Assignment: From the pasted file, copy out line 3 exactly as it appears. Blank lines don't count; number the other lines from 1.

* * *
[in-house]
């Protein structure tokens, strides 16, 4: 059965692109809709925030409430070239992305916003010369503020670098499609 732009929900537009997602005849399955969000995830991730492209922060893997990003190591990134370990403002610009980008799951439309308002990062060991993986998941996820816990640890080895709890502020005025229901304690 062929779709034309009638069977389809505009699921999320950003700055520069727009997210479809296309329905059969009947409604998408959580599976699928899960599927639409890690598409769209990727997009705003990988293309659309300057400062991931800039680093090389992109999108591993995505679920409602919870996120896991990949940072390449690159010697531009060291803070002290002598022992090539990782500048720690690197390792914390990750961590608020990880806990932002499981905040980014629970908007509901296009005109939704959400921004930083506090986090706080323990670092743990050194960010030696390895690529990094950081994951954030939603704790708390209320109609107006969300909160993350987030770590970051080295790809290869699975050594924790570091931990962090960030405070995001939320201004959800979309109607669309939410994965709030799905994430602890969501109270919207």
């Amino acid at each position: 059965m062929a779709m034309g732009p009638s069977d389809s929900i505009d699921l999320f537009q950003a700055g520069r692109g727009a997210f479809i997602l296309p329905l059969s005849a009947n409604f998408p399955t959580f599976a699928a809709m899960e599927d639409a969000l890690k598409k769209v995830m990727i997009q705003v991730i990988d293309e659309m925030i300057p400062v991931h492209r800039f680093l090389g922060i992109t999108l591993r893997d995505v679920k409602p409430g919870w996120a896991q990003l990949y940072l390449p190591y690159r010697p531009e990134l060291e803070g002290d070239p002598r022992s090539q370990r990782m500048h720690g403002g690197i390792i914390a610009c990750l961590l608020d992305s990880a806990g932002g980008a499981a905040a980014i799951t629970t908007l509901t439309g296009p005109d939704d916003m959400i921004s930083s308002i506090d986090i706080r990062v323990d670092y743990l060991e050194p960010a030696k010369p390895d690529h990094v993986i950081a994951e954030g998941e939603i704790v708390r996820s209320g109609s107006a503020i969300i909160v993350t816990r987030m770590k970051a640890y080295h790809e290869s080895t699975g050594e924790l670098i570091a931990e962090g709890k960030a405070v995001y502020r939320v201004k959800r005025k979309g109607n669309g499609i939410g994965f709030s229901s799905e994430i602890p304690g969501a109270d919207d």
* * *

């Amino acid at each position: 059965m062929a779709m034309g732009p009638s069977d389809s929900i505009d699921l999320f537009q950003a700055g520069r692109g727009a997210f479809i997602l296309p329905l059969s005849a009947n409604f998408p399955t959580f599976a699928a809709m899960e599927d639409a969000l890690k598409k769209v995830m990727i997009q705003v991730i990988d293309e659309m925030i300057p400062v991931h492209r800039f680093l090389g922060i992109t999108l591993r893997d995505v679920k409602p409430g919870w996120a896991q990003l990949y940072l390449p190591y690159r010697p531009e990134l060291e803070g002290d070239p002598r022992s090539q370990r990782m500048h720690g403002g690197i390792i914390a610009c990750l961590l608020d992305s990880a806990g932002g980008a499981a905040a980014i799951t629970t908007l509901t439309g296009p005109d939704d916003m959400i921004s930083s308002i506090d986090i706080r990062v323990d670092y743990l060991e050194p960010a030696k010369p390895d690529h990094v993986i950081a994951e954030g998941e939603i704790v708390r996820s209320g109609s107006a503020i969300i909160v993350t816990r987030m770590k970051a640890y080295h790809e290869s080895t699975g050594e924790l670098i570091a931990e962090g709890k960030a405070v995001y502020r939320v201004k959800r005025k979309g109607n669309g499609i939410g994965f709030s229901s799905e994430i602890p304690g969501a109270d919207d």